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Objective To define the cardiovascular effects of lowering blood pressure in people with chronic kidney disease.
Design Collaborative prospective meta-analysis of randomised trials.
Data sources and eligibility Participating randomised trials of drugs to lower blood pressure compared with placebo or each other or that compare different blood pressure targets, with at least 1000 patient years of follow-up per arm.
Main outcome measures Major cardiovascular events (stroke, myocardial infarction, heart failure, or cardiovascular death) in composite and individually and all cause death.
Participants 26 trials (152290 participants), including 30295 individuals with reduced estimated glomerular filtration rate (eGFR), which was defined as eGFR <60 mL/min/1.73m2.
Data extraction Individual participant data were available for 23 trials, with summary data from another three. Meta-analysis according to baseline kidney function was performed. Pooled hazard ratios per 5 mm Hg lower blood pressure were estimated with a random effects model.
Results Compared with placebo, blood pressure lowering regimens reduced the risk of major cardiovascular events by about a sixth per 5 mm Hg reduction in systolic blood pressure in individuals with (hazard ratio 0.83, 95% confidence interval 0.76 to 0.90) and without reduced eGFR (0.83, 0.79 to 0.88), with no evidence for any difference in effect (P=1.00 for homogeneity). The results were similar irrespective of whether blood pressure was reduced by regimens based on angiotensin converting enzyme inhibitors, calcium antagonists, or diuretics/β blockers. There was no evidence that the effects of different drug classes on major cardiovascular events varied between patients with different eGFR (all P>0.60 for homogeneity).
Conclusions Blood pressure lowering is an effective strategy for preventing cardiovascular events among people with moderately reduced eGFR. There is little evidence from these overviews to support the preferential choice of particular drug classes for the prevention of cardiovascular events in chronic kidney disease.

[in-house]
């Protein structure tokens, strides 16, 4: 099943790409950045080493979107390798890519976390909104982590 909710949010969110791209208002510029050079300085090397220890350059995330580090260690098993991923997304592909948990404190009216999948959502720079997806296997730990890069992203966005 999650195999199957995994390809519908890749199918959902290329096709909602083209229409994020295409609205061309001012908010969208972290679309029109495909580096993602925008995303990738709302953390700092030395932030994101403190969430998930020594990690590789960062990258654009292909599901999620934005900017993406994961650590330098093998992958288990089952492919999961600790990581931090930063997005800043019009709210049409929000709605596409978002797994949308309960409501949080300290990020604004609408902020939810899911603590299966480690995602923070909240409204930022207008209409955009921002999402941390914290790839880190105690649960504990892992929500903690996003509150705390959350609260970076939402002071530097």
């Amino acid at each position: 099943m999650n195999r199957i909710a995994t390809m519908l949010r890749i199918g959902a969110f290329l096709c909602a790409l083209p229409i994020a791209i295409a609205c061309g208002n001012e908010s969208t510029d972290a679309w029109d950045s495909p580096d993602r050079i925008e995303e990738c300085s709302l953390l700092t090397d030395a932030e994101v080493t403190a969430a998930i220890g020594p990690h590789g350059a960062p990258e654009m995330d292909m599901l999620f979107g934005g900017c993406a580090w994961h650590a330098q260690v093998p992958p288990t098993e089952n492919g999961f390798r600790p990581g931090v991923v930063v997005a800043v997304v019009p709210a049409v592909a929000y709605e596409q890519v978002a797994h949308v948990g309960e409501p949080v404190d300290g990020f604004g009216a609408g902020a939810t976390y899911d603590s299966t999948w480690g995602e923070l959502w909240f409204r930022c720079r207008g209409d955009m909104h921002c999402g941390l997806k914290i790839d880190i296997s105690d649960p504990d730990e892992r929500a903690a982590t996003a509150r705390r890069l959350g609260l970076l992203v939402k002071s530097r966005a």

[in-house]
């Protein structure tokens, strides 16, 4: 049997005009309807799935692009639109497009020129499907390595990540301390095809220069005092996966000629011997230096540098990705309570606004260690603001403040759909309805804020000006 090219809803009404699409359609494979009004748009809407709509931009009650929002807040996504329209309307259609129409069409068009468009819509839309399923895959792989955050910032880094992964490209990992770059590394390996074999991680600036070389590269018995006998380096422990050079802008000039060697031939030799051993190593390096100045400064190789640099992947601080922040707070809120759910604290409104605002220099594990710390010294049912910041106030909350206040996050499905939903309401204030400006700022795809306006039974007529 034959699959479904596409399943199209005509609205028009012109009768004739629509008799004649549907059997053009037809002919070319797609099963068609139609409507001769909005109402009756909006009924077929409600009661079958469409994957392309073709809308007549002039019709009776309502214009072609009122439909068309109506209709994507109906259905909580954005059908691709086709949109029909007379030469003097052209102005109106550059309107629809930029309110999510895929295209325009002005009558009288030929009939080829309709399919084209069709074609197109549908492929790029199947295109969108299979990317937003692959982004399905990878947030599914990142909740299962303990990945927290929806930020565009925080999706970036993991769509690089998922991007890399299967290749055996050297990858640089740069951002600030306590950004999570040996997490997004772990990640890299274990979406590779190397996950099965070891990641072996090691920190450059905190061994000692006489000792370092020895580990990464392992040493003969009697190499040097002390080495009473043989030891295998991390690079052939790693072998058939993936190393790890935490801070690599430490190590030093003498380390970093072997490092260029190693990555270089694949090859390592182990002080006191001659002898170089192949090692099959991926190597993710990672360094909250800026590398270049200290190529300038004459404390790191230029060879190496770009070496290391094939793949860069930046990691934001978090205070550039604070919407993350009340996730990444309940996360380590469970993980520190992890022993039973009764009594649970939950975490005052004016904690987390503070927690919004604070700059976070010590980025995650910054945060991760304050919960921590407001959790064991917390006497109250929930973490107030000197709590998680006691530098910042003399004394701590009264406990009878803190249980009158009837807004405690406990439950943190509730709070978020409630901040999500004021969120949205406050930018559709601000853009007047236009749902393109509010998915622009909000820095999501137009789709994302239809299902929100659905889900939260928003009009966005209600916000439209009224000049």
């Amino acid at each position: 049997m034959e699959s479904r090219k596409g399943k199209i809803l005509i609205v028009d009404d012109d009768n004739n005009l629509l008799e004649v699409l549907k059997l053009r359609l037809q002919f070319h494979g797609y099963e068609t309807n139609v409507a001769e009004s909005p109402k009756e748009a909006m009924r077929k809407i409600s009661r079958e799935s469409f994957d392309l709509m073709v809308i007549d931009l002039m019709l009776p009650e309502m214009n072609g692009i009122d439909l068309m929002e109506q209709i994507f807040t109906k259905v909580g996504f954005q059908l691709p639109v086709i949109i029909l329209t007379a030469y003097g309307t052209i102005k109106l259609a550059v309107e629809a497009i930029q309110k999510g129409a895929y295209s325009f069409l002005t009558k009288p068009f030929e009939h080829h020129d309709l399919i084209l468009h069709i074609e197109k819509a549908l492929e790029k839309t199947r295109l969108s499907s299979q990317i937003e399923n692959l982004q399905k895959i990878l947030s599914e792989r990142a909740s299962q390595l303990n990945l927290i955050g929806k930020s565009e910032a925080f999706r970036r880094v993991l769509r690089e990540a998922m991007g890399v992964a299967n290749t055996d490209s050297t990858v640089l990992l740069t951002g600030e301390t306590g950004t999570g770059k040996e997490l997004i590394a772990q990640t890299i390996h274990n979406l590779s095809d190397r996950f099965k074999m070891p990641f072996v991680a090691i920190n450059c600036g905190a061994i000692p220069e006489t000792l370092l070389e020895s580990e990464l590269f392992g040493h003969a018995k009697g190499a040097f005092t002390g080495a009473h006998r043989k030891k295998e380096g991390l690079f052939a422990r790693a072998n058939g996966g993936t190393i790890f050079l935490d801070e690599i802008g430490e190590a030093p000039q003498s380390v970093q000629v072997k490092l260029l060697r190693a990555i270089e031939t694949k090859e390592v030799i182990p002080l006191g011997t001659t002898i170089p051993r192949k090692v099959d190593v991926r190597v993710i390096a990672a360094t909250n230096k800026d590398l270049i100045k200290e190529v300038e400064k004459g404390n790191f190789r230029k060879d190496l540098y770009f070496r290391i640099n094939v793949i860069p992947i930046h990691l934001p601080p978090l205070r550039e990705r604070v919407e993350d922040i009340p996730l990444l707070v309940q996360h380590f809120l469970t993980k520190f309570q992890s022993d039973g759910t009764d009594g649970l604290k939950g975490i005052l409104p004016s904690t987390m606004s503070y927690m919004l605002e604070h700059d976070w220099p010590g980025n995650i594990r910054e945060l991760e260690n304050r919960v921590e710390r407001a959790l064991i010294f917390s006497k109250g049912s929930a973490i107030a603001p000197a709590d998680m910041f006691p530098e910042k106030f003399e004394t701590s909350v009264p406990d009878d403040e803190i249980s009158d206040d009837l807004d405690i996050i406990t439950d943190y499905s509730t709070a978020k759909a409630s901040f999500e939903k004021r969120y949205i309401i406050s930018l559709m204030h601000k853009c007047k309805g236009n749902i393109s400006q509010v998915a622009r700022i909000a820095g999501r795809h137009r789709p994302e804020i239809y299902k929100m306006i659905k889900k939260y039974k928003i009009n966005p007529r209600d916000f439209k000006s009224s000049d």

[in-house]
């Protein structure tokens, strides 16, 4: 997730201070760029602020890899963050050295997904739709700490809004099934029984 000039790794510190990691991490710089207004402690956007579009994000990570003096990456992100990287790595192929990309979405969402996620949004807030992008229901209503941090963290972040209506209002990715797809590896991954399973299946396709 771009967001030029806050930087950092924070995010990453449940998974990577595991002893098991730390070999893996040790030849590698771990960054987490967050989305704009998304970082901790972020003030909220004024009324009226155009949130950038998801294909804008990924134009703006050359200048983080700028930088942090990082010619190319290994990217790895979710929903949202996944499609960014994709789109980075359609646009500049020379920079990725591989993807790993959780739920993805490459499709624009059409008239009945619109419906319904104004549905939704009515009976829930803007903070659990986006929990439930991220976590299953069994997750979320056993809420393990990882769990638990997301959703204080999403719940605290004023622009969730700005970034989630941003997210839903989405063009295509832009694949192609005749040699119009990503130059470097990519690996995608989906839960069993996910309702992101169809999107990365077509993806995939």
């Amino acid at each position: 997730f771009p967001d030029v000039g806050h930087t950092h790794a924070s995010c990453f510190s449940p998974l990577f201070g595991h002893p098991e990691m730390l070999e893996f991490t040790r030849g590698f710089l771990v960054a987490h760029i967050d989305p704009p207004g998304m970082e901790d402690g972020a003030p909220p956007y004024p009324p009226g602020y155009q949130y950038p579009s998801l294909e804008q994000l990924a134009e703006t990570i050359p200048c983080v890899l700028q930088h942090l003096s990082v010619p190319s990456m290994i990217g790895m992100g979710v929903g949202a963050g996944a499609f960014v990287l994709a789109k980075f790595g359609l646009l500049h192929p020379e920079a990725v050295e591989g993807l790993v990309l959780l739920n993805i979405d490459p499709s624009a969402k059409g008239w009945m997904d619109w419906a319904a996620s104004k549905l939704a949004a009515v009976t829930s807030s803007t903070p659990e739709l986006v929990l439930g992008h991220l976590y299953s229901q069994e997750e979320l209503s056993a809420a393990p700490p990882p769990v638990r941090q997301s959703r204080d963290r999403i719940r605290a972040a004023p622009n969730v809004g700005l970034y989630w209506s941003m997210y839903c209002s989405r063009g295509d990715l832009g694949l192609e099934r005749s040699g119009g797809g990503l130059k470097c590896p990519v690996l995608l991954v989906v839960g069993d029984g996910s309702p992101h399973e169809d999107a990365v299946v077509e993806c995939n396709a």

Chronic kidney disease, most commonly defined by a reduced glomerular filtration rate (GFR) or abnormal concentrations of proteinuria, or both, is an important public health problem, affecting 10-15% of the adult general population.1 2 3 It is associated with an increased risk of kidney failure and cardiovascular disease.4 5 6 Individuals with early chronic kidney disease are more likely to experience a cardiovascular event than kidney failure,7 and precise and reliable evidence about the effects of strategies to prevent cardiovascular disease in this large population of patients is of great importance.
Blood pressure is an important determinant of the risk of cardiovascular disease in the general population.8 It is well established that interventions that lower blood pressure prevent cardiovascular events.9 10 Blood pressure is commonly raised in individuals with chronic kidney disease,5 6 and guidelines recommend lower blood pressure targets in this population than in people without chronic kidney disease.11 12 Several studies have also suggested particular benefits of drug classes acting through the renin-angiotensin system for the prevention of renal complications.13 The evidence that lowering blood pressure is beneficial for patients with chronic kidney disease as well as those without, however, remains limited, and the comparative efficacy of different regimens to lower blood pressure on the risk of cardiovascular events in patients with and without chronic kidney disease remains uncertain.14 15 16 17 18 19
The Blood Pressure Lowering Treatment Trialists’ Collaboration20 was established to perform a series of prospectively defined overviews of randomised trials to investigate the effects of blood pressure lowering drugs on cardiovascular morbidity and mortality, including assessments of the comparative effects of regimens between major patient subgroups. This analysis, prespecified in the original collaboration protocol,20 quantifies the proportional benefits of blood pressure lowering, and the comparative effects of different classes of blood pressure lowering drugs in individuals with and without chronic kidney disease.